In addition to budgetary pressures, districts have been facing legal challenges over special education, Donahue said. "Many parents are suing districts because they're not complying with the needs" of students, he said.
Children with disabilities have been entitled to special-education services under federal law since the mid-1970s. But the federal government hasn't been providing the level of funding the law promised.
In Pennsylvania, special-education costs may rise by $260 million next year, according to the Pennsylvania School Boards Association. Gov. Wolf has proposed spending an additional $20 million on special education.
In New Jersey, the state formula directs money to districts based on the statewide percentage of students requiring special-education services — 14.7 percent — regardless of whether they have a larger or smaller share of students, according to Brenda Considine, coordinator for the New Jersey Coalition for Special Education Funding Reform. Special-education rates in districts vary from as low as 8 percent to higher than 25, Considine said.
After calculating the aid for each district based on the state average, the state sends one-third of the money to school districts. The rest of the money is wealth-equalized — meaning wealthier districts get a lesser share of aid — and counted among the overall aid that school districts receive from the state to support an "adequate" budget, determined by the funding formula based on the needs of students in each district.
The state previously sent special-education aid to districts based on a count of students in each district requiring such services, and the level of services those students were provided. The argument for switching to the statewide-average model was that counting students gave districts incentive to classify them as requiring a higher level of services to get more money, Considine said. But she said classification rates have grown slightly despite the new model.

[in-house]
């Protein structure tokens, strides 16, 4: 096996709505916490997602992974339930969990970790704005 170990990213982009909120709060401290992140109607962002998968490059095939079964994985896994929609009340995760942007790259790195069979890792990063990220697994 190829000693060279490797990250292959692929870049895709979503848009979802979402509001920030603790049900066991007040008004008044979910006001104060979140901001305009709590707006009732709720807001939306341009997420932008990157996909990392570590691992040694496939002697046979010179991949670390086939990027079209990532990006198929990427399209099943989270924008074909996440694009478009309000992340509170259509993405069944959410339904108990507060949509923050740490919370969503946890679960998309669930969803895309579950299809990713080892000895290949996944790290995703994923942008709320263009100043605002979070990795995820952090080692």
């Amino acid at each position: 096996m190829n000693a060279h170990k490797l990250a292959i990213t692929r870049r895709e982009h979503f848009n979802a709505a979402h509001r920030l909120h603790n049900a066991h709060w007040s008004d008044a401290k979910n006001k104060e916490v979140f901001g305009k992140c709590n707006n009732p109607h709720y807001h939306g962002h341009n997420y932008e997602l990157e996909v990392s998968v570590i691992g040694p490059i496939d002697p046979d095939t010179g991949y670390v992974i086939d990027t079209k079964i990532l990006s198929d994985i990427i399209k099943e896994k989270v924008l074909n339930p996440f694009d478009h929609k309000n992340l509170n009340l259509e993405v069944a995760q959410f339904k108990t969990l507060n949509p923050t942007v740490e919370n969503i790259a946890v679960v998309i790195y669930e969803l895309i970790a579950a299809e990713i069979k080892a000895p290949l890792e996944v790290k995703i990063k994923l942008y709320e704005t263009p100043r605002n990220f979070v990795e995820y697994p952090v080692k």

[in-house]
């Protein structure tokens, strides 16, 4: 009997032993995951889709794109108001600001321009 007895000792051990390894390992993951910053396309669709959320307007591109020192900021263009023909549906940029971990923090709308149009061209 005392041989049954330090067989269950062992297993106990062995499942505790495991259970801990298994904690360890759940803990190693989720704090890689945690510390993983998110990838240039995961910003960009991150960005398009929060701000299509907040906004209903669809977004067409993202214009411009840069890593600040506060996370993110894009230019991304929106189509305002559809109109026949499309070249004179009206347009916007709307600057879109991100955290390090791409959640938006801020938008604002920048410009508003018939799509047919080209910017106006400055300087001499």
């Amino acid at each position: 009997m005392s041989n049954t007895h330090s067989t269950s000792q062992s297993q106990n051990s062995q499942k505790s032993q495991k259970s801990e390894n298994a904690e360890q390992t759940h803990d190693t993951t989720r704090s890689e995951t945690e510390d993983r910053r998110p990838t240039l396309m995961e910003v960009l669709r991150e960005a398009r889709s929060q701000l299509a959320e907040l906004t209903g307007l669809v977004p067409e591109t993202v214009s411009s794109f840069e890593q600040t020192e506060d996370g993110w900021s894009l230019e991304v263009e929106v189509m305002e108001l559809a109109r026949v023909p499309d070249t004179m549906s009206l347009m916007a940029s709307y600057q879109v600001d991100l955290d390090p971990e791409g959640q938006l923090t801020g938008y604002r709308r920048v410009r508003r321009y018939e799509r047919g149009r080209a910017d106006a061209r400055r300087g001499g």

Districts can apply for additional state money if the cost of educating a particular student exceeds thresholds between $40,000 and $50,000, depending on where the student is placed, Considine said. But the state hasn't been able to meet those demands.
Districts requested $354 million from the state for extraordinary special-education costs in 2016-17 but were reimbursed only $195 million, said David Sciarra, executive director of the nonprofit Education Law Center. The state sent districts $790 million that year in the other main form of special-education aid, although the formula required it to distribute $990 million, Sciarra said.
Overall, New Jersey is underfunding districts by about $2 billion, if the formula's caps on aid to growing districts are removed.
Many districts aren't spending what the formula requires — because the state isn't sending enough money, districts aren't raising enough money, or both, Sciarra said. He questioned whether focusing a funding increase on special education would exclude other needy students.
"Students across the board are not getting the resources they need," Sciarra said.